December 17, 2015

5 Bad Speech Habits That Can Ruin a Legal Deposition Transcript

By: Colleen Jilio-Ryan | Posted in: Deposition

Being able to read and understand a deposition without any confusions is vital in any case. Certain speech patterns and bad habits on behalf of the attorneys can lead to a confusing and unreliable transcript. A few of the most common problems can be corrected with a little forethought and determination.

Legal Deposition Transcript

Related Post: How to Be Careful About What You Say in a Deposition

Speaking Out of Turn
Both attorneys and those being interviewed often speak before the other has finished speaking. It disrupts the train of thought and can be extremely confusing when being read by a judge or jury. It’s important to advise everyone involved to only speak when it is their turn.

Mumbling makes it harder for the court reporter to catch each word being spoken. It can lead to misinterpretations and inaccurate transcripts. Always speak clearly and enunciate words careful to avoid confusion.

False Starts
Beginning a sentence and then starting over several times not only confuses the witness, but also makes the transcript much harder to understand. Think before speaking and always use whole sentences.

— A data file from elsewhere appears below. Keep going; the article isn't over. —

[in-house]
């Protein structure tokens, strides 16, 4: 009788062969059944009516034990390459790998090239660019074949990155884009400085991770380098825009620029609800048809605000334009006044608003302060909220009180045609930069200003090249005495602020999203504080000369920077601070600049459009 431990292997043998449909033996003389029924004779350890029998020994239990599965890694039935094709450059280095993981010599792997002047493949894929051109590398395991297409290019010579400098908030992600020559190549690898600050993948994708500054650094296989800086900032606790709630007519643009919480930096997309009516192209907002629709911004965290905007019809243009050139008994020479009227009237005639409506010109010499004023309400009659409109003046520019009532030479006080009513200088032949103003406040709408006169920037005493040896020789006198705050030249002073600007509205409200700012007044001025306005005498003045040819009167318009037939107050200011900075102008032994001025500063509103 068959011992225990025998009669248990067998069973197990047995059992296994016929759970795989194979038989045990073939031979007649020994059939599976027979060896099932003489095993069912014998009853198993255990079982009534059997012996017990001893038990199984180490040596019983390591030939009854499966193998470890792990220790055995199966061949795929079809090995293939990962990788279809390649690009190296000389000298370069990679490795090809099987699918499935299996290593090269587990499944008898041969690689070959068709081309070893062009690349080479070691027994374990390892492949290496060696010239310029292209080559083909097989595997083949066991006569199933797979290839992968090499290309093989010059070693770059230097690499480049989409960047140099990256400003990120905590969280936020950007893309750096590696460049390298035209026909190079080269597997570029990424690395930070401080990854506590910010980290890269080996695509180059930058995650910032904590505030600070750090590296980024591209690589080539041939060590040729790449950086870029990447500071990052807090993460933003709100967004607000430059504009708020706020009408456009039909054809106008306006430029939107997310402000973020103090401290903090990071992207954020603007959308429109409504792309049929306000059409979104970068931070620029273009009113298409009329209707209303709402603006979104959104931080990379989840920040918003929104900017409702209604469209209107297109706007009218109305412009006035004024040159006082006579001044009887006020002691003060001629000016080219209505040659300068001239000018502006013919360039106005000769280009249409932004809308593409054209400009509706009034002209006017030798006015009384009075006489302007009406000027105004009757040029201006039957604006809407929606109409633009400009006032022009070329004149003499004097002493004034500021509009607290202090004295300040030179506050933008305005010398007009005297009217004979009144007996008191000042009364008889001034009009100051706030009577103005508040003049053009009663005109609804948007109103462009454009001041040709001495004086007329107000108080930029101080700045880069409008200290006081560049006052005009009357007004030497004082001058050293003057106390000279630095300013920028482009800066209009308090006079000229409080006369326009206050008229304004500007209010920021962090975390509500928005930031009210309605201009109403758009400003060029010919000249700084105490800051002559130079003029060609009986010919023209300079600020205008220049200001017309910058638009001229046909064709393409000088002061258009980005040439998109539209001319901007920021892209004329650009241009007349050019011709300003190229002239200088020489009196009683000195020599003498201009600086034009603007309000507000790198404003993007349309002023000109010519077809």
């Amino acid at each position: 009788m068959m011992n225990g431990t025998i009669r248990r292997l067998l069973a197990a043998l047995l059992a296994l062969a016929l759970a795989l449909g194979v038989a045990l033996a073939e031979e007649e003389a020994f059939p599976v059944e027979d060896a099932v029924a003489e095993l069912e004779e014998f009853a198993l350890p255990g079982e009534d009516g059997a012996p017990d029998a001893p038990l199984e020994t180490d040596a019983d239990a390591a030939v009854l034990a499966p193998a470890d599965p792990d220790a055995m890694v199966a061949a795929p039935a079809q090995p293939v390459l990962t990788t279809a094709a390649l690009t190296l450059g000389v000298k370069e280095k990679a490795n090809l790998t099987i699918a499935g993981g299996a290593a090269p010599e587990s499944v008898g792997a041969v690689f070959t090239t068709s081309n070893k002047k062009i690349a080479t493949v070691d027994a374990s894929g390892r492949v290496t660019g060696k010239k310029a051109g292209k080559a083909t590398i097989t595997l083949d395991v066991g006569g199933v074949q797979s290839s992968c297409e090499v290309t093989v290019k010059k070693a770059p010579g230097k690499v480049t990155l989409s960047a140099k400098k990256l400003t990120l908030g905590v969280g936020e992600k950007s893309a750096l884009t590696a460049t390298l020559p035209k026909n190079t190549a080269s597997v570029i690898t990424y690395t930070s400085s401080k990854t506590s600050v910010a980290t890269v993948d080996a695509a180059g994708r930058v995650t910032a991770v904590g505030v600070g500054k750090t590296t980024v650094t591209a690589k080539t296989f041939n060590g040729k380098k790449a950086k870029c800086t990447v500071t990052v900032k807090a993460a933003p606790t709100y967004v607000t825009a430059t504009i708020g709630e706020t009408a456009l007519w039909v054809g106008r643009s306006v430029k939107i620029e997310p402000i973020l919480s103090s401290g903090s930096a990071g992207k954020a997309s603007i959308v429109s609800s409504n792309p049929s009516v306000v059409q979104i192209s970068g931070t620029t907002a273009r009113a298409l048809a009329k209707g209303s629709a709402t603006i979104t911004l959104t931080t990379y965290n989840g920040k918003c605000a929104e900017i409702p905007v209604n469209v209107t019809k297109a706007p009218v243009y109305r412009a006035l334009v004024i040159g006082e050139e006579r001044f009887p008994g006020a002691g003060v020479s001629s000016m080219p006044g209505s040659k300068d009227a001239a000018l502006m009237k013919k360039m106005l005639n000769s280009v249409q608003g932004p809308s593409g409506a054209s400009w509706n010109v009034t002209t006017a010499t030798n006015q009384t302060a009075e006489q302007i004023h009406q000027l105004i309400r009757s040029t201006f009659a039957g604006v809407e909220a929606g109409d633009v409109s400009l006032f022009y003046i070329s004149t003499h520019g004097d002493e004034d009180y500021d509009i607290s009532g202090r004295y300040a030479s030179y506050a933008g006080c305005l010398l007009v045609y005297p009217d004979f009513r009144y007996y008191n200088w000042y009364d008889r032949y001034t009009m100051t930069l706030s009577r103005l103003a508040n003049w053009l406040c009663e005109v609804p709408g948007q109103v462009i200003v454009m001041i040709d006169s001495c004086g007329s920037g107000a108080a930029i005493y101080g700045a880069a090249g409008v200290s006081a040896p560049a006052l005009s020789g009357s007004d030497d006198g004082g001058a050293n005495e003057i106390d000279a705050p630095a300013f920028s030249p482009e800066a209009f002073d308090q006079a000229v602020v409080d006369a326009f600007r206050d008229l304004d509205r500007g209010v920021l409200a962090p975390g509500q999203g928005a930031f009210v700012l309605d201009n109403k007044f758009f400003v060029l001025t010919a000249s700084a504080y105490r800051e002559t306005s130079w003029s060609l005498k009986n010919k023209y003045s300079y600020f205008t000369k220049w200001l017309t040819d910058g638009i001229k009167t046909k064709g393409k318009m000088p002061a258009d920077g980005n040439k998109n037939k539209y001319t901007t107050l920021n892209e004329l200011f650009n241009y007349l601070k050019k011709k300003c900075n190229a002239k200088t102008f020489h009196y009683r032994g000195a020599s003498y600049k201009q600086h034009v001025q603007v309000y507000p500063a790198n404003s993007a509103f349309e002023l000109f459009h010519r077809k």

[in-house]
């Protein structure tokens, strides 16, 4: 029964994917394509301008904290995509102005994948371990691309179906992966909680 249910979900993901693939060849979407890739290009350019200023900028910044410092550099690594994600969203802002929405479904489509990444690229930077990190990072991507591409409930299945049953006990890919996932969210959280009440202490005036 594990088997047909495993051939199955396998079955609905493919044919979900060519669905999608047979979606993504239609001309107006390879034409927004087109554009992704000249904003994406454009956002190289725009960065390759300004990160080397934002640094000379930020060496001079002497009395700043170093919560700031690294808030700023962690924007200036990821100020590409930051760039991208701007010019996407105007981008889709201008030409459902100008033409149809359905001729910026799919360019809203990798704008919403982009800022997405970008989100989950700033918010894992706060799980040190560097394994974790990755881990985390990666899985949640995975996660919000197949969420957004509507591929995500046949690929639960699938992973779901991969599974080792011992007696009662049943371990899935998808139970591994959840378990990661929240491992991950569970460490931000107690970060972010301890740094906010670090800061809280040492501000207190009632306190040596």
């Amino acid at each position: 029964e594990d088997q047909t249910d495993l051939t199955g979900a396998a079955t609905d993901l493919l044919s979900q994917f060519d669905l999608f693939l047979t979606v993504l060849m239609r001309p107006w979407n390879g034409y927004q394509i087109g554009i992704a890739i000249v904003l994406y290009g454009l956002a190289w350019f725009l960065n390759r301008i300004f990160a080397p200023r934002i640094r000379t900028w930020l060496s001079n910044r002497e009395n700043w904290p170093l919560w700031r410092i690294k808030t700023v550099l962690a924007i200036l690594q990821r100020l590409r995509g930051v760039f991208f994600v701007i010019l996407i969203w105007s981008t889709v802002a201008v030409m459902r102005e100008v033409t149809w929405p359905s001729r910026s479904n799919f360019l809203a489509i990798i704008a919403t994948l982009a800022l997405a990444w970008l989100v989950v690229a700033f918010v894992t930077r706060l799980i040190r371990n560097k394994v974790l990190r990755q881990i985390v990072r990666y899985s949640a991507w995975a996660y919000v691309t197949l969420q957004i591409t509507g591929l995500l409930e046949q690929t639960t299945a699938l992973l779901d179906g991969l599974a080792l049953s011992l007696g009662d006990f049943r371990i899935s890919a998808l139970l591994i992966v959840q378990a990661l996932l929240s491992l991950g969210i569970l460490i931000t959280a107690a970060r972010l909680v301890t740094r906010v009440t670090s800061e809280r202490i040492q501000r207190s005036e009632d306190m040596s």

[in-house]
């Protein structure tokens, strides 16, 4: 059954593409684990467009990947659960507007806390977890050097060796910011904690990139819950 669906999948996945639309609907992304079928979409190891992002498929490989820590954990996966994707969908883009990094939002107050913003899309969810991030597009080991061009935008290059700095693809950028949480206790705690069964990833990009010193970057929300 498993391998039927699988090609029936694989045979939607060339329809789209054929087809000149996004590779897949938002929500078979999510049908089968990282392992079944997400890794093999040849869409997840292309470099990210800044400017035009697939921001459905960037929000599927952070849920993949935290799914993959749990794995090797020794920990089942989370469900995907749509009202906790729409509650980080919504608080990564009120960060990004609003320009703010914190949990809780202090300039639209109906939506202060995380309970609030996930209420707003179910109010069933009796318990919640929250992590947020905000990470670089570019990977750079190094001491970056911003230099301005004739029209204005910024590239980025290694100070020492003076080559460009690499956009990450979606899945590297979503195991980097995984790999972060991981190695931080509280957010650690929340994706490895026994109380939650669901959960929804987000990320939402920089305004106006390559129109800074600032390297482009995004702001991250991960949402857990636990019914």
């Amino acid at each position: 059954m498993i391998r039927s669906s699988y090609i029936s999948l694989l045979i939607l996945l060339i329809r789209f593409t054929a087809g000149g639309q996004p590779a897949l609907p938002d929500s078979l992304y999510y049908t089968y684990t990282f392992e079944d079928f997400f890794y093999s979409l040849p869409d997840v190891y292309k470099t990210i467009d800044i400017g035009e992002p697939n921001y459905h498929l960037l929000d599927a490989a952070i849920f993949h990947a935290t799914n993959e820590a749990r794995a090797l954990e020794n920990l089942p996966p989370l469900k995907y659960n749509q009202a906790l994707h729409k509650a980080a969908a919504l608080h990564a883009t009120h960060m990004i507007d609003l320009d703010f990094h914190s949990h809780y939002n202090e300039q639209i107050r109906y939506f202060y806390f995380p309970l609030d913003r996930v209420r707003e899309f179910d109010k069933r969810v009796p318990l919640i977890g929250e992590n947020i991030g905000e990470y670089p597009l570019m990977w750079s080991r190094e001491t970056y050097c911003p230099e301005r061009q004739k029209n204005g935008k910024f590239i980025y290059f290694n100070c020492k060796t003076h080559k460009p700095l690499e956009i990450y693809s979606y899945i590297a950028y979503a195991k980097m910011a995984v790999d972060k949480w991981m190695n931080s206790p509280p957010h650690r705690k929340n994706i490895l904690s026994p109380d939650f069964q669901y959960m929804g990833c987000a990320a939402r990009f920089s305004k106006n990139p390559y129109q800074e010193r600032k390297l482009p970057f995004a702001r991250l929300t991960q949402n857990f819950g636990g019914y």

Speaking Fast
Speaking too fast makes it impossible for the court reporter on the typewriter to catch each and every word without any mistake. Speaking fast can also cause words to sound mumbled. Hence, it is advisable to speak slowly and clearly.

Always use appropriate terminologies when describing any particular situation or event. Using wrong words and irrelevant terminologies can lead to confusion and inaccurate testimony on behalf of the witnesses.

A highly trained court reporter is capable of creating accurate and reliable transcripts. However, they are only as good as the people who are involved in the process of transcribing. Attorneys must learn to speak clearly and effectively in order to ensure high-quality and accurate transcripts. This often means reading from a script or taking careful notes so there is no hesitation or confusion once the deposition begins.

Related Post: How 6 Deposition Services Help Court Reporters Get the Best

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